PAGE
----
Format: Mass Market Paperback, 352pp
The third book in the Rogue Angel series comes out November 7, 2006 and I am telling you right now that you need to preorder a copy. I was lucky enough to receive an advance copy and it is by far the best installment of Annja and her adventures. It’s my favorite of the three to date.
It picks up with Annja being called in to Atlanta to help excavate the remains of slaves in an abandoned building dating from the Civil War. When she gets down to Atlanta she finds that there is more to the story than she expected. On the site she finds a carved piece of tiger's eye called The Spider Stone, a gift from the Spider God Anansi to the Hausa people of Africa. The stone was a promise that the Hausa people, as long as they carried this stone, would always have a home.
While Annja is trying to decipher the language carved on the stone, the archaeological party is attacked by gun-toting bad guys. By now, this being the third book and all, we know that Annja isn’t going to let herself be pushed around. The fight scene is great and at the end Annja tackles a man into a moving car. The imagery was just fantastic. I’m not a very violent person but it just feels so good when the bad guys get what’s coming to them.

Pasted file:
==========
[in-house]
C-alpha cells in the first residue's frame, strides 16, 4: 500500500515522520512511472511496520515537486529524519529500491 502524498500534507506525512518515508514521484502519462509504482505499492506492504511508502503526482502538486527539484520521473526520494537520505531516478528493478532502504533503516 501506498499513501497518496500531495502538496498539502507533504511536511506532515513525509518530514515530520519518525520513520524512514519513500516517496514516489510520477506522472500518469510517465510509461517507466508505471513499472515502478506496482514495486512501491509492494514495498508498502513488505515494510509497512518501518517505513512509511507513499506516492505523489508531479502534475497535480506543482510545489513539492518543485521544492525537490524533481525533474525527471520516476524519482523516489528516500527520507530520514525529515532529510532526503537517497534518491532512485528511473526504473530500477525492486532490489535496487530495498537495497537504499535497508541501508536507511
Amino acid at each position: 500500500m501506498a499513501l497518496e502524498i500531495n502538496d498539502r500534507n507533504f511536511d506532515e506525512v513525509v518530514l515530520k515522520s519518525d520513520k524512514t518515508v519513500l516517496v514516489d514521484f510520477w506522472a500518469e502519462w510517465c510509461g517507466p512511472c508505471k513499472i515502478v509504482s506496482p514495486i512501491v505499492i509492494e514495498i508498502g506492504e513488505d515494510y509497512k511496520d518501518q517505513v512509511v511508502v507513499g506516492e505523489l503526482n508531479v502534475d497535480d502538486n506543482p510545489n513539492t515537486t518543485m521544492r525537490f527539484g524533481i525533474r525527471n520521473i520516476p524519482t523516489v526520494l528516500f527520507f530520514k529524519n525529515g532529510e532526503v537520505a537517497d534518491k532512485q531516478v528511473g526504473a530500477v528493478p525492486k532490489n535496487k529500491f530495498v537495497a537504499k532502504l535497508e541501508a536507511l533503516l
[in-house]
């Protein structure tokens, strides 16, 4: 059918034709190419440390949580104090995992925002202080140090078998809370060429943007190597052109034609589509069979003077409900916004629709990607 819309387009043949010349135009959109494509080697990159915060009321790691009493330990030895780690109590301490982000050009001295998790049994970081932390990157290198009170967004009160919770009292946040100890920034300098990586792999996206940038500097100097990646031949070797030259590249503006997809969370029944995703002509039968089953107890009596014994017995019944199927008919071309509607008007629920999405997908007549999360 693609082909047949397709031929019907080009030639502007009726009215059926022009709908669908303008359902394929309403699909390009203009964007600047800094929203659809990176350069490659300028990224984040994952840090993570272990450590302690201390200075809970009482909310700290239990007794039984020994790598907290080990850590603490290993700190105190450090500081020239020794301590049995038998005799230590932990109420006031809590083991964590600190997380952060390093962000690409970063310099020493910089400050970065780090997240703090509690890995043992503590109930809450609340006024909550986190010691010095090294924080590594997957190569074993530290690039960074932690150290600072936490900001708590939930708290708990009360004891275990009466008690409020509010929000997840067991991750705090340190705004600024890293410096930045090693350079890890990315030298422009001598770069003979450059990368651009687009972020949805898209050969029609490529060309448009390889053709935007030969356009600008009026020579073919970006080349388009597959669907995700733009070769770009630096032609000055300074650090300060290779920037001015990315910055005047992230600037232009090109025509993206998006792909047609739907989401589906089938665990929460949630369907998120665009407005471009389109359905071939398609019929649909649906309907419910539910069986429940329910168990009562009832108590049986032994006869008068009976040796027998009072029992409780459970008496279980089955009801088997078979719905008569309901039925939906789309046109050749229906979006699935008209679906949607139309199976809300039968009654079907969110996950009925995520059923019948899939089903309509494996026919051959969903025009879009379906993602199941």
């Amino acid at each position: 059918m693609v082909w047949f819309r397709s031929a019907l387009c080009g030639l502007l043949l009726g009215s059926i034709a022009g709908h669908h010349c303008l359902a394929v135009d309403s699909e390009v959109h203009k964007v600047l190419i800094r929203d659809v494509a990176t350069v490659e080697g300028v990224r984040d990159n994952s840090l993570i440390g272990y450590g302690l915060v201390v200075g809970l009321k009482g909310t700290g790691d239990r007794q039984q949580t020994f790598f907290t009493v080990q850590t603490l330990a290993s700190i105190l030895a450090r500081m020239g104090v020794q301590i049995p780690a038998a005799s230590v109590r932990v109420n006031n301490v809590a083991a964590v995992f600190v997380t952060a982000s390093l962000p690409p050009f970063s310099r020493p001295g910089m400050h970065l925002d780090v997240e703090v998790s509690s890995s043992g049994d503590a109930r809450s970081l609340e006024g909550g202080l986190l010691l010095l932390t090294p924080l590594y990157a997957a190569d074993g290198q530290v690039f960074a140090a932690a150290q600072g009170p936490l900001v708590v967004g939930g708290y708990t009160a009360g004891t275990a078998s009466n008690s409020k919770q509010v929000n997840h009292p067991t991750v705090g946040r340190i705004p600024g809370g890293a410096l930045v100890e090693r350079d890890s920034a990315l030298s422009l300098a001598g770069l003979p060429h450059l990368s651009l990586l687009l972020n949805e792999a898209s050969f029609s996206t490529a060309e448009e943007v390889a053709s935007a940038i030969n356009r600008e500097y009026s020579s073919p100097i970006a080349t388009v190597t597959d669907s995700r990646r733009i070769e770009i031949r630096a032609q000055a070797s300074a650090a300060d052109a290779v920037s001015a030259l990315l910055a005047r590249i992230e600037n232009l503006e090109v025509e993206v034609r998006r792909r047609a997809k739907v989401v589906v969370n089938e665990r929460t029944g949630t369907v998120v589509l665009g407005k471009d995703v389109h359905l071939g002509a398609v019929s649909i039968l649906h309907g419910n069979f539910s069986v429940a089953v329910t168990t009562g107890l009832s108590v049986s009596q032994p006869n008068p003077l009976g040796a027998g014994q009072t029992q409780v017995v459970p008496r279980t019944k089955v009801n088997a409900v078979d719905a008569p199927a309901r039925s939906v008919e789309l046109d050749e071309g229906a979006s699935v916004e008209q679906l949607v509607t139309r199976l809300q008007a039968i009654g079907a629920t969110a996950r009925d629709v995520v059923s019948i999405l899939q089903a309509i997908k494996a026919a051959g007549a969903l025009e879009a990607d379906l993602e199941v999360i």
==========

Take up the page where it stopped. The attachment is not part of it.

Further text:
Annja finds out that the men who attacked her at the dig site have ties to a warlord in Africa who is after the stone. She deciphers the writing and discovers that the stone is carved with a map leading to buried treasure and the records of the Hausa people. Homeland Security gets involved and offers to pay her way to Africa to look for this buried treasure hoping that she will draw out Tafari, the horrible war lord, who has ties to Al Qaeda.
Once in Africa the chase, which never slackens, picks up. Clues all start to point in one direction and Annja and Tafari are headed for a head-on collision. Annja has learned that sometimes it is kill or be killed, but she struggles with it. She is growing and learning that the sword she has been claimed by isn’t going to give her an easy path.
Annja is a very human character; she’s the person you would like to think you would be if you had to step up to the plate and fight absolute evil with a broad sword. All in all, it is great entertainment mixed with some interesting facts that you might not come across everyday. The author has really done his research about the period of time involving slave trade as well as some of the ancient African cultures. It was nice to have some facts tied into all the fantastic adventure.